To follow the evolution of entry and transit conditions for travellers, country by country, you can consult the IATA (International Air Transport Association) clickable map, which is regularly updated:

→ IATA - Covid-19 Travel Regulations Map

But I can't complain too much: I'm lucky enough to have been able to go diving in the Philippines at the end of February 2020, when the coronavirus was not yet a barrier to travel. At that time, however, the Chinese and Koreans were already unable to travel. This had a huge impact on the tourism sector in the Philippine archipelago, where they represented a large share of the clientele.

The spectacular Moalboal sardine bank in Cebu practices social distancing from humans. No coronavirus underwater, you can dive without fear...(Philippines, March 2020)
The spectacular Moalboal sardine bank in Cebu practices social distancing from humans. No coronavirus, underwater, you can dive without fear... (Philippines, March 2020)
Diving despite the coronavirus... Here a coral reef full of life, photographed in the bay of Sogod, in Leyte. (Philippines, March 2020)
A coral reef full of life, photographed in the bay of Sogod, in Leyte. (Philippines, March 2020)

On the left: flamboyant "soft corals" clinging to the drop off the island of Pescador, off Moalboal. On the right: a cloud of purple anthias along Pescador's drop-off. (Cebu, Philippines, March 2020)

Having travelled to Asia in the past during the outbreak of SARS (Severe Acute Respiratory Syndrome), I wasn't worried about going for a new diving trip at all. I wasn't shocked that my temperature was being monitored or that people were wearing masks at the airport. The mask is a "normal" accessory in Asia, it's a habit people have acquired for a long time. They wear one willingly as soon as they have a cold so as not to contaminate others, or to protect themselves from pollution in big cities.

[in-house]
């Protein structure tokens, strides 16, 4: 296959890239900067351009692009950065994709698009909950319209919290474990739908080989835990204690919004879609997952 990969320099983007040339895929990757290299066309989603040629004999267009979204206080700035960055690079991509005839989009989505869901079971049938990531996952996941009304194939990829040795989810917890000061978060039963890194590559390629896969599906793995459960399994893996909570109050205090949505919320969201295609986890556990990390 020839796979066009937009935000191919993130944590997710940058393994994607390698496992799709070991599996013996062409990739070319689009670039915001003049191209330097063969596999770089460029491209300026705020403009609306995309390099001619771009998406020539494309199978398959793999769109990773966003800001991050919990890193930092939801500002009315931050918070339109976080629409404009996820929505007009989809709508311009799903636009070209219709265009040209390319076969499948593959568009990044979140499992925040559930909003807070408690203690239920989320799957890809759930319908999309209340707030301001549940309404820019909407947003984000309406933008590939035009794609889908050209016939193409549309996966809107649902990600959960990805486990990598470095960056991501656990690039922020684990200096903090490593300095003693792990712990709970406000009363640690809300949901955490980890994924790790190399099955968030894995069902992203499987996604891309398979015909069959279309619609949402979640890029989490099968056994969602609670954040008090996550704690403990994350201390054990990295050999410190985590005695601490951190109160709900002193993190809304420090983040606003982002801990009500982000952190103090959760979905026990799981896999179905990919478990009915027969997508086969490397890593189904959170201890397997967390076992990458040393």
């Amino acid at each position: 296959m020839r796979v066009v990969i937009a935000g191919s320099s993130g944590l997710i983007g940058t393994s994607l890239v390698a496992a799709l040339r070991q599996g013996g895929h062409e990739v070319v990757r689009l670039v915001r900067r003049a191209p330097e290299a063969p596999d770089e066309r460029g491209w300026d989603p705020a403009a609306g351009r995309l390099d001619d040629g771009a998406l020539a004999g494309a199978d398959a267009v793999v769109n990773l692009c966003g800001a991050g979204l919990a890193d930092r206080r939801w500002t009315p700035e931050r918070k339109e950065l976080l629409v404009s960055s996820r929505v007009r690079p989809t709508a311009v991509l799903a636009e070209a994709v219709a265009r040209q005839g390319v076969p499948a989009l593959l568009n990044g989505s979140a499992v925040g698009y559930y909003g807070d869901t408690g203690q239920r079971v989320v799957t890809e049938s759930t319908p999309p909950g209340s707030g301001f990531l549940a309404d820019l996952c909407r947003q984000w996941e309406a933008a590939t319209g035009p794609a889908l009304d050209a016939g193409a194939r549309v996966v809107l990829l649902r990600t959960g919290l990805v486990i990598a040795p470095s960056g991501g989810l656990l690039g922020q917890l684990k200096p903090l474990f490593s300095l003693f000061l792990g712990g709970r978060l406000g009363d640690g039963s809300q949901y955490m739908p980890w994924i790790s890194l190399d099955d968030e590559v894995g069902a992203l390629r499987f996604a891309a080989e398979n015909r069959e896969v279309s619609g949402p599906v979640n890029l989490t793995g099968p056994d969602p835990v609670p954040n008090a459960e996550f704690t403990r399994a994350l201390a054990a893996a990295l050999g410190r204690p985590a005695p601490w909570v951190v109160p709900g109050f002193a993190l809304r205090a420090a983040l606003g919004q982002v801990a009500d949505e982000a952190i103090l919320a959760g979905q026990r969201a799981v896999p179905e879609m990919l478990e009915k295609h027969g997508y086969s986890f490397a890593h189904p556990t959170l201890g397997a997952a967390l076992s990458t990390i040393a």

My stay in itself went smoothly, the coronavirus did not prevent me from diving, then I returned to France with no worries... Just before the lockdown in Manila on March 15, 2020, just before the lockdown in France. 😅 Many other holidaymakers were not so lucky and found themselves stranded abroad, waiting for a repatriation flight.

Today, the coronavirus gives me a glimpse of a world where you won't be able to travel or dive as freely as before.

My flight back to France on March 14th. The plane has just taken off from Manila, the atmosphere has changed compared to my outward flight, fifteen days earlier. Entire rows of passengers are now wearing masks. The stewardess will put hers on shortly afterwards. (Philippines, March 2020)
My flight back to France on March 14th. The plane has just taken off from Manila, the atmosphere has changed compared to my outward flight, fifteen days earlier. Entire rows of passengers are now wearing masks. The stewardess will put hers on shortly afterwards. (Philippines, March 2020)

Is lockdown good for the planet? The almost total paralysis of air traffic and tourism, together with the global slowdown in human activities, has made it possible to delay the day on which the Earth's annual resources are exceeded from 31 July to 22 August. But the impact on global warming is negligible: even with two years of lockdown, we would gain at best only -0.01°C in 2030. Will post-lockdown recovery plans succeed in making a difference? In its own, France is planning to spend 30 billion out of 100 to ecology and energy transition. To be continued...